The theological implications of Groundhog Day

Remember the movie Groundhog Day? Bill Murray played an obnoxious reporter doomed to repeat the same day over and over: reporting whether the rodent sees his shadow, being rejected by a beautiful lady, waking up to Sonny and Cher’s “I’ve Got You Babe” on the radio. He’s stuck in Groundhog Day hell.

Ever been stuck like this? I have. (Minus the groundhog and Sonny and Cher, thank goodness.) Do the same thing. Make the same mistakes. Cling to habits and traditions that don’t work. It stifles my growth as a wife and mother, as a writer and a Christian. But I don’t see any other way of doing things, and like Murray’s character, I can’t escape.

Churches can be the same way.

Some members resist change; in their minds, what they’ve done in the past is how things must be done in the future. We must sing hymns; we can’t have praise choruses or worship bands with (horrors!) drums. We must have Sunday night church and a Wednesday evening prayer meeting; God forbid our members have free evenings to spend time with family. We must have pews (no folding chairs) and burgundy carpeting in the sanctuary (or beige or brown or whatever).

Why? “That’s the way we’ve always done it.”

Now don’t get me wrong. I’m not knocking hymns, organs, or prayer meetings. (Burgundy carpeting is a different story.) Tradition isn’t necessarily bad. Correct theology must be taught and prayer must be continued. They are worth fighting for.

There is something glorious about singing hymns with organ accompaniment, just like there is something invigorating about singing along to electric guitars and drums. So I’m not advocating burning the hymnals or the drumsticks. (I love both.) That’s a personal preference. As long as we’re worshipping in spirit and in truth, there’s no problem with either style.

I’m talking about the spirit of selfishness that wants our way even when our stubborn and divisive attitude hurts others.

Sometimes our entire reason for our resistance to change is because “that’s the way we’ve always done it.” Or to invert the phrase: We’ve never done it like that before. We’ve never thought about whether this particular type of meeting or church committee or service format really works to effectively advance the kingdom of God.

If it works, keep it. If it doesn’t, ditch it.

But for heaven’s sakes, think about it. Consider whether this particular tradition fulfills Jesus’ two greatest commands: love God and love your neighbor. Otherwise, stubbornness kicks in, harsh words are exchanged, and people are torn apart over trivial things. Love is lost.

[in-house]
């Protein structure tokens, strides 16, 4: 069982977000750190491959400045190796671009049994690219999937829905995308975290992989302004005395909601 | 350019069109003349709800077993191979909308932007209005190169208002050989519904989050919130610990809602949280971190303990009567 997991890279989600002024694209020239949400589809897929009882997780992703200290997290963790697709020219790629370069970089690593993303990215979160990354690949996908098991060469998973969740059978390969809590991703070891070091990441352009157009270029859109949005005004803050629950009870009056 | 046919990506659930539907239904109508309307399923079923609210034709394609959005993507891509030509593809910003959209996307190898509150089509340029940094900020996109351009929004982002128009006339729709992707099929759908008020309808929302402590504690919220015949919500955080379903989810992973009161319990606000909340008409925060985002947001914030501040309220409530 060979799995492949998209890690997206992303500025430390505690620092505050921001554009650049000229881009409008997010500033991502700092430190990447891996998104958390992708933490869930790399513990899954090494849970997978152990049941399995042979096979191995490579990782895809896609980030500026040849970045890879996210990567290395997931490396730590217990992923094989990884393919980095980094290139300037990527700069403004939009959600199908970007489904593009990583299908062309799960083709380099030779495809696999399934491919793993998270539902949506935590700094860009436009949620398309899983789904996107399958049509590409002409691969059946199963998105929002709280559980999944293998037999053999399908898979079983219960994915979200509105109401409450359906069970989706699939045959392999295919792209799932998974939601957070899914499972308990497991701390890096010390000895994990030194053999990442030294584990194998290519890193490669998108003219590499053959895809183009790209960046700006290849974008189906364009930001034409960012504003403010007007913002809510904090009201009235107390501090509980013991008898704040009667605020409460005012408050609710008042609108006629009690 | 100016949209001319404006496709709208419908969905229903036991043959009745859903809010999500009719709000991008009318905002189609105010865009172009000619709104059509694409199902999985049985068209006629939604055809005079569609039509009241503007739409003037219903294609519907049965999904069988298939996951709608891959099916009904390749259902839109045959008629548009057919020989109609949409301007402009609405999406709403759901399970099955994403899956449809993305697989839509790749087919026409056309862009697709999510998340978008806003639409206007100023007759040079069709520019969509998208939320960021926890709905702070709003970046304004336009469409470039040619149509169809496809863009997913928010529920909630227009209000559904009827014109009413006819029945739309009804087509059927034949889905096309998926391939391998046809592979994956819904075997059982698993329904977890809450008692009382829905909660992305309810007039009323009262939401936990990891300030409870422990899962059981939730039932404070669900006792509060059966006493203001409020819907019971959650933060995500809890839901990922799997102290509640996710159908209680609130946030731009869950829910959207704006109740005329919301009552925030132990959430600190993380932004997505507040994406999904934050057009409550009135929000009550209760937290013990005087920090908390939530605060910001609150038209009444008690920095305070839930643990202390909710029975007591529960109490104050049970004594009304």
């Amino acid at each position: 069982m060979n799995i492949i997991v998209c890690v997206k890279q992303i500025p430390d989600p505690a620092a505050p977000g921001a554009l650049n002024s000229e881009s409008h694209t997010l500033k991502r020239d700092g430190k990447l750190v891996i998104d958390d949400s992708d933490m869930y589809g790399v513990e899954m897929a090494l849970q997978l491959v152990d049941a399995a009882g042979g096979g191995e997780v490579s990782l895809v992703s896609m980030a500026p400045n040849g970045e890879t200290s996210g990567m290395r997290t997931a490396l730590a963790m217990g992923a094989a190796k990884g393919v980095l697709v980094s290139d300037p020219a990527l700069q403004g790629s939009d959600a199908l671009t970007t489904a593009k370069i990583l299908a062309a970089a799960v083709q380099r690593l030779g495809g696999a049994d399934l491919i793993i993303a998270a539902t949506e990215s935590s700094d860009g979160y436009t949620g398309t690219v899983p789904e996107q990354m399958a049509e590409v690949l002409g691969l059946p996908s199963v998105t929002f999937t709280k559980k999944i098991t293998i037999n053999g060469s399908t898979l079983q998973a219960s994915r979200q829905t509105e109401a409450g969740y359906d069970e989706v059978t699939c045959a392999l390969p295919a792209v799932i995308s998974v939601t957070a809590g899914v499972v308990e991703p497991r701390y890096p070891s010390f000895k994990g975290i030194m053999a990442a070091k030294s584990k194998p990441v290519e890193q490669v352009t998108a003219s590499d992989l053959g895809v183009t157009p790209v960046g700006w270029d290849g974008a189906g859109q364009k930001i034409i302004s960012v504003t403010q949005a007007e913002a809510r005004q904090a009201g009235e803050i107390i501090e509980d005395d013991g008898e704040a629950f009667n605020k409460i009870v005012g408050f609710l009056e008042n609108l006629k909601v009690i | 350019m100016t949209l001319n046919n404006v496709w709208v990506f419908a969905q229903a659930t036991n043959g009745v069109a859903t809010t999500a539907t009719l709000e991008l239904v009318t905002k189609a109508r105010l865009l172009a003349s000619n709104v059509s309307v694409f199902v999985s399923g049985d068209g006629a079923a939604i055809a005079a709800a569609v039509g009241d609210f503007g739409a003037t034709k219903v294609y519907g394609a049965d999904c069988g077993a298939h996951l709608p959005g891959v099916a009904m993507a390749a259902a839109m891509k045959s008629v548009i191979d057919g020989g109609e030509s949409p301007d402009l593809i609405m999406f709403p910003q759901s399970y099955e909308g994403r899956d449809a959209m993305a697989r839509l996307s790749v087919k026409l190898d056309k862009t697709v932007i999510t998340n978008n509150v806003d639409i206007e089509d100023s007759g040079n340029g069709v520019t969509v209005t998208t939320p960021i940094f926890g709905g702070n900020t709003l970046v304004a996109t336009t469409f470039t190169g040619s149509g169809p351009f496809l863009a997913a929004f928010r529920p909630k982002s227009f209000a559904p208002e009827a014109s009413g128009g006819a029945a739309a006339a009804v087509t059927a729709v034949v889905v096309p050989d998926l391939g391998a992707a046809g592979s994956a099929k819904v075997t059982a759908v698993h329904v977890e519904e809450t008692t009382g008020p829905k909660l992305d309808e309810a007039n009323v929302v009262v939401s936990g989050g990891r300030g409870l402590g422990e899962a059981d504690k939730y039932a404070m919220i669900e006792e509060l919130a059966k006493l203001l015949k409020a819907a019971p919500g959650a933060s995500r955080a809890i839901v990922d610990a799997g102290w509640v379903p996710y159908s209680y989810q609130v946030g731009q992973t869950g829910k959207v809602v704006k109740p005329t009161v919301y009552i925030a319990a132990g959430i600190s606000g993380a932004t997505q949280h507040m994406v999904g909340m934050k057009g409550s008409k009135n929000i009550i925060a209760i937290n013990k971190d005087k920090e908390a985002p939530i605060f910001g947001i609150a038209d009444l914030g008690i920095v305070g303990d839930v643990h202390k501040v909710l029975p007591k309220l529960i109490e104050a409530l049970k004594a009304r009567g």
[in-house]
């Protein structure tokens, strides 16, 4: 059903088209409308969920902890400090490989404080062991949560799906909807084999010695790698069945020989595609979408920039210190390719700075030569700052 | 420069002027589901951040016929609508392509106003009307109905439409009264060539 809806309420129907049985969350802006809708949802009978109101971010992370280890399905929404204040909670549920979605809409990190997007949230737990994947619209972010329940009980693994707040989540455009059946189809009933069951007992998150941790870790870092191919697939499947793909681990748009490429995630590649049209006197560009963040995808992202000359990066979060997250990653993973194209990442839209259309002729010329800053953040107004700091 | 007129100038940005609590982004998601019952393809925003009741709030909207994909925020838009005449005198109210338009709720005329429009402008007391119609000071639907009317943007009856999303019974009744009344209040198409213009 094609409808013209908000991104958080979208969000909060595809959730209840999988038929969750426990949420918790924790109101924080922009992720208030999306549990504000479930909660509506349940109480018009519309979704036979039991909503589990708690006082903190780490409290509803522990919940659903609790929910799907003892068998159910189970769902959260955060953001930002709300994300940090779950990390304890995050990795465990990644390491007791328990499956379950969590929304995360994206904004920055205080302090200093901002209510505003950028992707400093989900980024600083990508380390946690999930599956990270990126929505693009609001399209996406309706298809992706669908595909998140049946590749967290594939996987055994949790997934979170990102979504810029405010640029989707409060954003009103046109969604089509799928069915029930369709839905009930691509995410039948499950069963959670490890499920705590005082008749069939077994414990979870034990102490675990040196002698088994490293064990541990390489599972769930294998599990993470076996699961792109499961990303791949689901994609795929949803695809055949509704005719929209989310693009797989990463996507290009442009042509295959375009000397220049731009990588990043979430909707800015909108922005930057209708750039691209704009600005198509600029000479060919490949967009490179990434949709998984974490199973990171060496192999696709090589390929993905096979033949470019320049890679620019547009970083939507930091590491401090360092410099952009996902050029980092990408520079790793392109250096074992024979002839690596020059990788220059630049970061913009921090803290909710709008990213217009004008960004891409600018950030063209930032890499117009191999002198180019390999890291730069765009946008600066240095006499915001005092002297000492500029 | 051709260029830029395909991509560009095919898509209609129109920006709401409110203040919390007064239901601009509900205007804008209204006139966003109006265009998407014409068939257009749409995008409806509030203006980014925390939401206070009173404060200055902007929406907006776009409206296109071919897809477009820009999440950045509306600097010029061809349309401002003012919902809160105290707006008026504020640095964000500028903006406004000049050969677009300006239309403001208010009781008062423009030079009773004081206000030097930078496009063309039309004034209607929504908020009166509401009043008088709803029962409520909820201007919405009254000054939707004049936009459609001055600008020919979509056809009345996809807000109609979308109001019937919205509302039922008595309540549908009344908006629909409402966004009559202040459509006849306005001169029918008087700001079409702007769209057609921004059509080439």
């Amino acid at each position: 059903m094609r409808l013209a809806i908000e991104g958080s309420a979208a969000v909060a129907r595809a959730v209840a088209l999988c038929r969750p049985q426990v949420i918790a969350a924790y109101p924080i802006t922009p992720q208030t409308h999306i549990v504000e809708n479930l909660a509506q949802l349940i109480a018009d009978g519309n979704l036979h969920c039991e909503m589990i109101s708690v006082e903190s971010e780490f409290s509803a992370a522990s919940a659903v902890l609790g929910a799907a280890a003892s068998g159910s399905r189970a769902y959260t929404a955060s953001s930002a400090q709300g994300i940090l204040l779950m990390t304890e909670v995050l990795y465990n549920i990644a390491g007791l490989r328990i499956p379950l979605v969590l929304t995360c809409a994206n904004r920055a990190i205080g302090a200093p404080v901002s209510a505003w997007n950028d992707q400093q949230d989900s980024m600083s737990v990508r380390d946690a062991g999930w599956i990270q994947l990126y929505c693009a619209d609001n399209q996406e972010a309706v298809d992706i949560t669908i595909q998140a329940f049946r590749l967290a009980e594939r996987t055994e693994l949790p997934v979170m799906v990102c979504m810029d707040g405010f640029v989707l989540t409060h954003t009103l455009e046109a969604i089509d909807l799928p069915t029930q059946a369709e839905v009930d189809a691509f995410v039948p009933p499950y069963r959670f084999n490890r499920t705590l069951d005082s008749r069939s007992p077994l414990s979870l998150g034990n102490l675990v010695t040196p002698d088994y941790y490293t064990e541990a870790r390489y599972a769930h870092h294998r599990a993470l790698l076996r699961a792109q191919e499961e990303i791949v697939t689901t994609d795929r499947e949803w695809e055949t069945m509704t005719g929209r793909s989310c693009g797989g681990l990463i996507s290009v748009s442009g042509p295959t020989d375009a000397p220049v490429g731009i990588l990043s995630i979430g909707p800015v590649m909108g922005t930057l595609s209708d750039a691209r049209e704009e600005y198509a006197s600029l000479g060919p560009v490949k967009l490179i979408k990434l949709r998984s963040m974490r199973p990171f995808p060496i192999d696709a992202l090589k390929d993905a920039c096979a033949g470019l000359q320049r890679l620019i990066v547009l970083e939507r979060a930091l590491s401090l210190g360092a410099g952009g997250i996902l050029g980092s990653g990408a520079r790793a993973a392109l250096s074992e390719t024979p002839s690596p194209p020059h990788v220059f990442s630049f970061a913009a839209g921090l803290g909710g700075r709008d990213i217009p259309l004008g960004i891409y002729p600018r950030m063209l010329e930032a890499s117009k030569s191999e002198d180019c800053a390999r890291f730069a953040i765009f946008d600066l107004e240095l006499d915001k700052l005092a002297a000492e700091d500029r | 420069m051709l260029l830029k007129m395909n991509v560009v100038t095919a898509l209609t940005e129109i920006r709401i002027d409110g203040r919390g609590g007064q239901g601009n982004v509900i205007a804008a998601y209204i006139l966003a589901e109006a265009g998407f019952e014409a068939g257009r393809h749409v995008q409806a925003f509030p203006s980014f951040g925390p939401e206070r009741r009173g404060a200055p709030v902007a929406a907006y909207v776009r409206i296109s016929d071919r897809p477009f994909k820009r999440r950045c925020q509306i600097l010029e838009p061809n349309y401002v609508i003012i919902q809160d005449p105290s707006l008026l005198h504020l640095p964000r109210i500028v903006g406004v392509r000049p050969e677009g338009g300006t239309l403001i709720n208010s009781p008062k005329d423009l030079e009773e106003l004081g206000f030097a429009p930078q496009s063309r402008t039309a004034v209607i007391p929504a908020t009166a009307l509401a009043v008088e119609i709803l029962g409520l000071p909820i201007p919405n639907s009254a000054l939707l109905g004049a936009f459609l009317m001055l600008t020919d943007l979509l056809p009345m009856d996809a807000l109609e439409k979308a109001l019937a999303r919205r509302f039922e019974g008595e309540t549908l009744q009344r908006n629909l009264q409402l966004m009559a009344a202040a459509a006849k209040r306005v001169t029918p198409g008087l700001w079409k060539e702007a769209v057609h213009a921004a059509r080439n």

Like Bill Murray’s character, we haven’t considered that the best way to win Andie McDowell is with kindness rather than tacky come-ons. But while she merely slaps him in the face, a church might die.

A church I attended during part of college almost split over the style of music. Some of the members wanted the music to appeal to students: worship choruses, a band, lyrics projected on a screen at the front of the sanctuary. The other part of the church was horrified: “We’ve never done it that way before.”

Neither side would budge. The church leadership saw a metaphorical groundhog’s shadow and the prospect of a long stretch of spirit-deadening winter, and finally compromised by having two services: a traditional one and a contemporary one.

Neither side was satisfied. I got the impression that there were two churches residing in the same building, neither friendly to the other. (So much for love and unity.) It was never about worship style, really; it was about the members’ attitudes and hearts toward others. 

In the movie, Murray finally changes. He breaks the cycle with trial-and-error, testing whether this particular line worked in wooing McDowell, changing his attitude about the groundhog, and showing more love and kindness toward others. He awakes the day after Groundhog Day with the beautiful lady by his side. (He still had to listen to “I’ve Got You Babe” on the radio, though.)

He broke free by changing his attitude from obnoxious to kind, from lust to love, from selfish to sacrificial.

He broke free by being willing to change.

It’s a lesson Christians would do well to learn.


2 thoughts on “The theological implications of Groundhog Day

    1. I’m not sure. I just viewed the blog and it seemed to work fine in my browser. I’m sorry you had problems reading it!


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